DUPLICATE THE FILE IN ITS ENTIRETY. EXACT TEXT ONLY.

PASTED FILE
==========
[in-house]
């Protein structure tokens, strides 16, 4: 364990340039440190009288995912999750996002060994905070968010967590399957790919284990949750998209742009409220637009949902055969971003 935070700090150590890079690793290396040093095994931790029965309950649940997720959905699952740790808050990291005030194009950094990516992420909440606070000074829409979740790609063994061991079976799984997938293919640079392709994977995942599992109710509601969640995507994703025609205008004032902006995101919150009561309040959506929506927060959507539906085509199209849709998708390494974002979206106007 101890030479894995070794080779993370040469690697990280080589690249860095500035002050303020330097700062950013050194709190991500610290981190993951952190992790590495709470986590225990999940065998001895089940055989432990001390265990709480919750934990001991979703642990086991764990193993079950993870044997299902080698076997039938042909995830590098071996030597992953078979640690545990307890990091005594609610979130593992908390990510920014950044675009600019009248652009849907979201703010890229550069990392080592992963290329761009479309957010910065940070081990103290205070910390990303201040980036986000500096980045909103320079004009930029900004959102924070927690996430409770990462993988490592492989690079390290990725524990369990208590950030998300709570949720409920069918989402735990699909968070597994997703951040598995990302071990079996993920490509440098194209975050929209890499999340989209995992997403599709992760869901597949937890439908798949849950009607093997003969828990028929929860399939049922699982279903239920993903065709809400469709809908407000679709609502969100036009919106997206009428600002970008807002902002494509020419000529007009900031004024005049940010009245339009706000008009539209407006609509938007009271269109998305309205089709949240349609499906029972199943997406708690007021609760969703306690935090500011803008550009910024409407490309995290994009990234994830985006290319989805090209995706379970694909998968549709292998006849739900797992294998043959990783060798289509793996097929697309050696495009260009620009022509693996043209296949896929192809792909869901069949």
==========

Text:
[in-house]
């Protein structure tokens, strides 16, 4: 364990340039440190009288995912999750996002060994905070968010967590399957790919284990949750998209742009409220637009949902055969971003 935070700090150590890079690793290396040093095994931790029965309950649940997720959905699952740790808050990291005030194009950094990516992420909440606070000074829409979740790609063994061991079976799984997938293919640079392709994977995942599992109710509601969640995507994703025609205008004032902006995101919150009561309040959506929506927060959507539906085509199209849709998708390494974002979206106007 101890030479894995070794080779993370040469690697990280080589690249860095500035002050303020330097700062950013050194709190991500610290981190993951952190992790590495709470986590225990999940065998001895089940055989432990001390265990709480919750934990001991979703642990086991764990193993079950993870044997299902080698076997039938042909995830590098071996030597992953078979640690545990307890990091005594609610979130593992908390990510920014950044675009600019009248652009849907979201703010890229550069990392080592992963290329761009479309957010910065940070081990103290205070910390990303201040980036986000500096980045909103320079004009930029900004959102924070927690996430409770990462993988490592492989690079390290990725524990369990208590950030998300709570949720409920069918989402735990699909968070597994997703951040598995990302071990079996993920490509440098194209975050929209890499999340989209995992997403599709992760869901597949937890439908798949849950009607093997003969828990028929929860399939049922699982279903239920993903065709809400469709809908407000679709609502969100036009919106997206009428600002970008807002902002494509020419000529007009900031004024005049940010009245339009706000008009539209407006609509938007009271269109998305309205089709949240349609499906029972199943997406708690007021609760969703306690935090500011803008550009910024409407490309995290994009990234994830985006290319989805090209995706379970694909998968549709292998006849739900797992294998043959990783060798289509793996097929697309050696495009260009620009022509693996043209296949896929192809792909869901069949």